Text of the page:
Reward shaping, which seeks to develop reward functions that more effectively direct an agent towards desirable behaviors, is still a long-standing difficulty in reinforcement learning (RL). It is a time-consuming procedure that requires skill, might be sub-optimal, and is frequently done manually by constructing incentives based on expert intuition and heuristics. Reward shaping may be addressed via inverse reinforcement learning (IRL) and preference learning. A reward model can be taught using preference-based feedback or human examples. Both approaches still need significant labor or data collecting, and the neural network-based reward models need to be more comprehensible and unable to generalize outside the training data’s domains.
Researchers from The University of Hong Kong, Nanjing University, Carnegie Mellon University, Microsoft Research, and the University of Waterloo introduce the TEXT2REWARD framework for creating rich reward code based on goal descriptions. TEXT2REWARD creates dense reward code (Figure 1 center) based on large language models (LLMs), which are based on a condensed, Pythonic description of the environment (Figure 1 left), given an RL objective (for example, “push the chair to the marked position”). Then, an RL algorithm like PPO or SAC uses dense reward coding to train a policy (Figure 1 right). In contrast to inverse RL, TEXT2REWARD produces symbolic rewards with good data-free interpretability. The authors’ free-form dense reward code, in contrast to recent work that used LLMs to write sparse reward code (the reward is non-zero only when the episode ends) with hand-designed APIs, covers a wider range of tasks and can make use of proven coding frameworks (such as NumPy operations over point clouds and agent positions).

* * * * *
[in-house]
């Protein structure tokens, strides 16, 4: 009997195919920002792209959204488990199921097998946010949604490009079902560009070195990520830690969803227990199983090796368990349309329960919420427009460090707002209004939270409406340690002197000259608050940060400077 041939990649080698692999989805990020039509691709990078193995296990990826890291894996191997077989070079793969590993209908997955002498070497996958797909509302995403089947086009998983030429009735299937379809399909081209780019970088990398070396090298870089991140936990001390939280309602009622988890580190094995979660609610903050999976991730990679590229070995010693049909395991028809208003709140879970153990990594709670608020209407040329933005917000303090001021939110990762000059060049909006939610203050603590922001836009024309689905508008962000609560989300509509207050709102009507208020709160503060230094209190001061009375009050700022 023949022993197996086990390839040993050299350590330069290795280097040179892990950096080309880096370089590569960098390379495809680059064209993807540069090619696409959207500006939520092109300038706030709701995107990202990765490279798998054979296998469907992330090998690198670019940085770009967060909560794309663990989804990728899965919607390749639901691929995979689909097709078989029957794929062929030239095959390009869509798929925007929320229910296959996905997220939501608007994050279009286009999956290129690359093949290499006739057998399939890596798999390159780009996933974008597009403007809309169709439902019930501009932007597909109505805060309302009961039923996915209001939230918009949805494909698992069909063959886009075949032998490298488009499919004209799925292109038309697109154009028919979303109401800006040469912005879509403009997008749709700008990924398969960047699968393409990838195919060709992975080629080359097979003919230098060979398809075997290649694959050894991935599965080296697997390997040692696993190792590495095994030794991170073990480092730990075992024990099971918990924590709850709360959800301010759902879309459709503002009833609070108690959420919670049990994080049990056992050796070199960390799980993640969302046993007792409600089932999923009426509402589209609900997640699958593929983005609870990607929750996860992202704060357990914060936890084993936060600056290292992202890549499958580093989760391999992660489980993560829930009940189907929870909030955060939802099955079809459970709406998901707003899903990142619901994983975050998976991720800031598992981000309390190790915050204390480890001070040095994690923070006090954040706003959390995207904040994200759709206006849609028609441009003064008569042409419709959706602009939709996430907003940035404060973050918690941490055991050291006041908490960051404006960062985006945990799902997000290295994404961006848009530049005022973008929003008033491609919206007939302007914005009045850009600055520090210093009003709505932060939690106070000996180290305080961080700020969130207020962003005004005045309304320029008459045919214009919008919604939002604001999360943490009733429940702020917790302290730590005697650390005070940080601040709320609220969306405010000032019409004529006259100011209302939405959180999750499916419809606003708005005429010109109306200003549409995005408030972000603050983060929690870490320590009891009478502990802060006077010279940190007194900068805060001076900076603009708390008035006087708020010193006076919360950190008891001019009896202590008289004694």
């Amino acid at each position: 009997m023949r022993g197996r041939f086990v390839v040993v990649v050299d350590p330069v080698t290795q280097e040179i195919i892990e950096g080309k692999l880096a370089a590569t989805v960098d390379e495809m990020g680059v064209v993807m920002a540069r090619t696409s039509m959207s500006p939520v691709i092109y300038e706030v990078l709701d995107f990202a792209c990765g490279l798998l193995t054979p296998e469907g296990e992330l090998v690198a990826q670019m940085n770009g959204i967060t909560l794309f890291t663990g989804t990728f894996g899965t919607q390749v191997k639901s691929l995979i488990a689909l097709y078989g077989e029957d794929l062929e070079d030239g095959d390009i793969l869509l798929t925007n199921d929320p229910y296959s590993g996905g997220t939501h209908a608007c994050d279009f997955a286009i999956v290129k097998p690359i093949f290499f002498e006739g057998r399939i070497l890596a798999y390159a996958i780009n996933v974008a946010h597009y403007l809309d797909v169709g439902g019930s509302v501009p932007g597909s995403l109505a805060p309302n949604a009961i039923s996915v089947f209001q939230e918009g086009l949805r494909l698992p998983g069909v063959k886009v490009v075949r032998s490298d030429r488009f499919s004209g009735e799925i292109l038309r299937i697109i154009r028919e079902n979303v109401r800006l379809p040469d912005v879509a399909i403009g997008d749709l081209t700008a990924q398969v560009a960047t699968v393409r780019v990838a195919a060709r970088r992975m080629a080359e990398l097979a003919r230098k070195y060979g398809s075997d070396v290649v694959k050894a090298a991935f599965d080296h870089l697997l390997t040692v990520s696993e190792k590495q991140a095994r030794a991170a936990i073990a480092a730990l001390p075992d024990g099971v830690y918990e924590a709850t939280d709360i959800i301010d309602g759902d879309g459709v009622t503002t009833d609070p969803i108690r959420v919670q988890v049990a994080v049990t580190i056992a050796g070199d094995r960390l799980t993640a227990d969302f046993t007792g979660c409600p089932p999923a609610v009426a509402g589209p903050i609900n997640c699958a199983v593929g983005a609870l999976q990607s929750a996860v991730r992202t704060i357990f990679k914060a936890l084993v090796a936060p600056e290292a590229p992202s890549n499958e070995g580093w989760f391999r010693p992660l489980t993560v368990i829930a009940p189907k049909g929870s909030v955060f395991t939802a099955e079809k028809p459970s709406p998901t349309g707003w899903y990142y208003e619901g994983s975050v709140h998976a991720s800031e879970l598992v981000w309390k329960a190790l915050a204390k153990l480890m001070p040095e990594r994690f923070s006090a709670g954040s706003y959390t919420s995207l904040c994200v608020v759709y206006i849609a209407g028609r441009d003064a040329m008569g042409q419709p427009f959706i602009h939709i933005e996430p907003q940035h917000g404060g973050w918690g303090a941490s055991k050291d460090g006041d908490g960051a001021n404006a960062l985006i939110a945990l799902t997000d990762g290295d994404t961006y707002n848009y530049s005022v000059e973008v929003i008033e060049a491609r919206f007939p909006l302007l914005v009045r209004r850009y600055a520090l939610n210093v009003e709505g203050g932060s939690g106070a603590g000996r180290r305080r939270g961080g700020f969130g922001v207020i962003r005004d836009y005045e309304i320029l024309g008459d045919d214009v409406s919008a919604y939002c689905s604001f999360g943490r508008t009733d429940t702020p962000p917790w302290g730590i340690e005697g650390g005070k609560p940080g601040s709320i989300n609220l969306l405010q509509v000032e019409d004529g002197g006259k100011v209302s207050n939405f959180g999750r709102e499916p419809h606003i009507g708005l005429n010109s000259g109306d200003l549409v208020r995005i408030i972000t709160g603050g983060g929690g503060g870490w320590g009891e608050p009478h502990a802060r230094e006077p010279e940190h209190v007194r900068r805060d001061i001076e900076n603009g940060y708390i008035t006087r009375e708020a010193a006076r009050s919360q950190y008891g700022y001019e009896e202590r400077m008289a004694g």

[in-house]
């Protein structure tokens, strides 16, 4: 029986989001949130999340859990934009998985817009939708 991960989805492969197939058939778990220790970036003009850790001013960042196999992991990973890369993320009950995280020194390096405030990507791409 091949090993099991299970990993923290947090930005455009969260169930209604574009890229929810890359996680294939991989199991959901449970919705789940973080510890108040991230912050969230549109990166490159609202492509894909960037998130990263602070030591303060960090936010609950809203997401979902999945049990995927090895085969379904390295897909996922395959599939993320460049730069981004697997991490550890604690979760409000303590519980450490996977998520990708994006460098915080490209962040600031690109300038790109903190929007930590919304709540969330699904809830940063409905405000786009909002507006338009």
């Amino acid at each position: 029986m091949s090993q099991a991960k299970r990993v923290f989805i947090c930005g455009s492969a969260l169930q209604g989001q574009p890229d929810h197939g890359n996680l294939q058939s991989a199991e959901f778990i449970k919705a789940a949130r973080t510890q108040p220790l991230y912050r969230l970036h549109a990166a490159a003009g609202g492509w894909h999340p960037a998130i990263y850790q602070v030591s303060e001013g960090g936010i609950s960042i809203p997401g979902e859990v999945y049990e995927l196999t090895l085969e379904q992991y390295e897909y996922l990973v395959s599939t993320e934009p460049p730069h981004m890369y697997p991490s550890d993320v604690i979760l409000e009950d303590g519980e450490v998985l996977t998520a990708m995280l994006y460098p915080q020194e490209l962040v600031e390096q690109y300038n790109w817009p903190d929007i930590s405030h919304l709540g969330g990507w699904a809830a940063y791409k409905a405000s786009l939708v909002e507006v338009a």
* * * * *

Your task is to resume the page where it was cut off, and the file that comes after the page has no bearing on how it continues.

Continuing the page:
Finally, given the sensitivity of RL training and the ambiguity of language, the RL strategy may fail to achieve the aim or achieve it in ways that were not intended. By applying the learned policy in the real world, getting user input, and adjusting the reward as necessary, TEXT2REWARD solves this issue. They carried out systematic studies on two robotics manipulation benchmarks, MANISKILL2, METAWORLD, and two locomotion environments of MUJOCO. Policies trained with their produced reward code achieve equivalent or greater success rates and convergence speeds than the ground truth reward code meticulously calibrated by human specialists on 13 out of 17 manipulation tasks.
With a success rate of over 94%, TEXT2REWARD learns 6 unique locomotor behaviors. Additionally, they show how the simulator-trained strategy may be applied to a genuine Franka Panda robot. Their approach may iteratively increase the success rate of learned policy from 0 to over 100% and eliminate task ambiguity with human input in less than three rounds. In conclusion, the experimental findings showed that TEXT2REWARD could provide interpretable and generalizable dense reward code, enabling a human-in-the-loop pipeline and extensive RL task coverage. They anticipate the results will stimulate more research into the interface between reinforcement learning and code creation.
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Aneesh Tickoo is a consulting intern at MarktechPost. He is currently pursuing his undergraduate degree in Data Science and Artificial Intelligence from the Indian Institute of Technology(IIT), Bhilai. He spends most of his time working on projects aimed at harnessing the power of machine learning. His research interest is image processing and is passionate about building solutions around it. He loves to connect with people and collaborate on interesting projects.